Thousands of young single Australian born women travelled to London and beyond from the mid-to-late 19th century. This pilgrimage, as historian Angela Woollacott has called it, was a life-changing journey for these women. They were both tourist and traveller and many worked their passage throughout their journey.
Their travels illustrate the links between metropole and the periphery, between the settler societies and the imperial centre that have been little explored by scholars of history. These young women were both insiders and outsiders, both colonials and part of the heritage of colonizers. The dichotomy of their position provides an interesting position as they explored the transnational relationship between Australia and the UK.
These women occupied a space between metropolitan centre of London and their shared British heritage and notions of England as ‘home’ yet at the same time they were outsiders in England and other parts of the British Empire that they visited in Colombo and Aden.
There has been some recent scholarship that explores the Australian diaspora in the United Kingdom around issues of imperialism, expatriation, globalisation, national identity and overseas citizenship.
In the 19th century colonial born women from well-off families went husband-hunting in England. By the early 20th century the list of women travelling to the United Kingdom started to include creative-types including actors, writers, artists, musicians, and singers. One of the most famous being Dame Nellie Melba.
In the mid-20th century following the Second World War young working women from modest backgrounds started to explore the world and head for London. There were a number of Camden women who undertook this journey during the 1950s that are the subject of a history project.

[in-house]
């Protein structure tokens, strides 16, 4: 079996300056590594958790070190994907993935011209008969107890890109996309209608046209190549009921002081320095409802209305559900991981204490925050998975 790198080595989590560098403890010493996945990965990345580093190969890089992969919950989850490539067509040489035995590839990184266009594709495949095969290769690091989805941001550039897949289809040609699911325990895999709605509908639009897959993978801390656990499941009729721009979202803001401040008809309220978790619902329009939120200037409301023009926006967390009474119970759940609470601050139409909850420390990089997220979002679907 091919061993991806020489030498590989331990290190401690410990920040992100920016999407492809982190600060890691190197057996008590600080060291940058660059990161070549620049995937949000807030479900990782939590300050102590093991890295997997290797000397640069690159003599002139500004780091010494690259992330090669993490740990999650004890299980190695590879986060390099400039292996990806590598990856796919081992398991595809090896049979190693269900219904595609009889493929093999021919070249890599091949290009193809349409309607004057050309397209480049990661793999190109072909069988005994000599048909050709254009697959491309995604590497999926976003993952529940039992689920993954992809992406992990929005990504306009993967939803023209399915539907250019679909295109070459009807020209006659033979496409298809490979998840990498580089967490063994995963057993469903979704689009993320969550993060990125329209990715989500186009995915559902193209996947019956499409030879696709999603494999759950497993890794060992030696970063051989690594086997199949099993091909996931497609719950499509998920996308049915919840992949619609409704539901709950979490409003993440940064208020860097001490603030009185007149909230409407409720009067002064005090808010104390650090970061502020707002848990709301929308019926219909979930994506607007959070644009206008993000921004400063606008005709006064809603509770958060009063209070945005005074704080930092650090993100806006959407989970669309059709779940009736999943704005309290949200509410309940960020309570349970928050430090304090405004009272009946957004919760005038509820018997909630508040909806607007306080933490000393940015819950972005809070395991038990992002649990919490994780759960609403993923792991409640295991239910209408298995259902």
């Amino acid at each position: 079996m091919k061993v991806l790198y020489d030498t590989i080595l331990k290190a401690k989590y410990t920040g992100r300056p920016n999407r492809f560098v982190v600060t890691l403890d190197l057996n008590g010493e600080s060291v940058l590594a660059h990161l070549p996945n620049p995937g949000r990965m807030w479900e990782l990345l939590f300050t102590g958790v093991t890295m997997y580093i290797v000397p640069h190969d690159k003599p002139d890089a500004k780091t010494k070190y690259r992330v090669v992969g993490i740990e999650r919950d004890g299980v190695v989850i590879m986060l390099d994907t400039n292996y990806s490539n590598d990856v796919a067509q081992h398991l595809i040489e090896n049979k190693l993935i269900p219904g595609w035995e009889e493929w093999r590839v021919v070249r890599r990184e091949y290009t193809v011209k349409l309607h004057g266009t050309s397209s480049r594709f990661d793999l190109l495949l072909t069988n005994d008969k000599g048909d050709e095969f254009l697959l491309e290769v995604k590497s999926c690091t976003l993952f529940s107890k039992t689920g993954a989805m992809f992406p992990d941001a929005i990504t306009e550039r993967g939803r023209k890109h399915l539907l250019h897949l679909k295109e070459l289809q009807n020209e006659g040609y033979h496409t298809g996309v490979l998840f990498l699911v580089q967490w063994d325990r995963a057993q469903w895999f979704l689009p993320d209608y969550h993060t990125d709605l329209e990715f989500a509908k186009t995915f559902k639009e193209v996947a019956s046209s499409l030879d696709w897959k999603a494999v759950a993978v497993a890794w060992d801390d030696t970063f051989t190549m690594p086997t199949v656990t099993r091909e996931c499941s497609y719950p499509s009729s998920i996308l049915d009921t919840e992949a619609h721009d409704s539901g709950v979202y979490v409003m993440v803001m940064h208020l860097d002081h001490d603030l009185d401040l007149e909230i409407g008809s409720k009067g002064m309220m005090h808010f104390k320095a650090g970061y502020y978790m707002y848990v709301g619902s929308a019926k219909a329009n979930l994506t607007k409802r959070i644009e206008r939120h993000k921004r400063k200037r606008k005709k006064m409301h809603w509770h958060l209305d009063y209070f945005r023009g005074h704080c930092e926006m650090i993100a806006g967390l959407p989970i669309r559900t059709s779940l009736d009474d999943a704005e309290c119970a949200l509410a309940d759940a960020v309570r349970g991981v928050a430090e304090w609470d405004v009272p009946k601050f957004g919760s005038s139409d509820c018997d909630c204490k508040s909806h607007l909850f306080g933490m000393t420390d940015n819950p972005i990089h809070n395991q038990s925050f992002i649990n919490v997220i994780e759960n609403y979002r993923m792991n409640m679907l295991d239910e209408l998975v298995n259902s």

38th Australian Historical Association Conference 2019, Local Communities, Global Networks, University of Southern Queensland, Toowoomba, 8-12 July 2019.
Title of Paper
Tourist or traveller: the journey of an Australian country girl to London in 1954.
In 1954 Shirley Dunk, a young country woman from the small community of Camden in New South Wales, exercised her agency and travelled to the United Kingdom with her best friend and work colleague, Beth Jackman. This was a journey to the home of their forefathers and copied the activities of other Camden women. Some of the earliest of these journeys were undertaken by Camden’s elite women in the late 19th century when they developed imperial networks that functioned on three levels – the local, the provincial and the metropole.
This research project will use a qualitative approach where there is an examination of Shirley’s journey archive complimented with supplementary interviews. The archive consisted of personal letters, diaries, photographs, scrapbooks, ship menus and other ephemera and was recently presented to me. It was a trove of resources which documented Shirley’s 12 months away from home and, during interviews, allowed her to vividly relive her memories of the journey. Shirley nostalgically recalled the sense of adventure that she and Beth experienced as they left Sydney for London by ship and their travels throughout the United Kingdom and Europe.
The paper will attempt to address some of the questions posed by the journey and how she reconciled these forces as an actor on a transnational stage through her lived experience as a tourist and traveller. Shirley’s letters home were reported in the country press and were reminiscent of soldier’s wartime letters when they acted as tourists in foreign lands.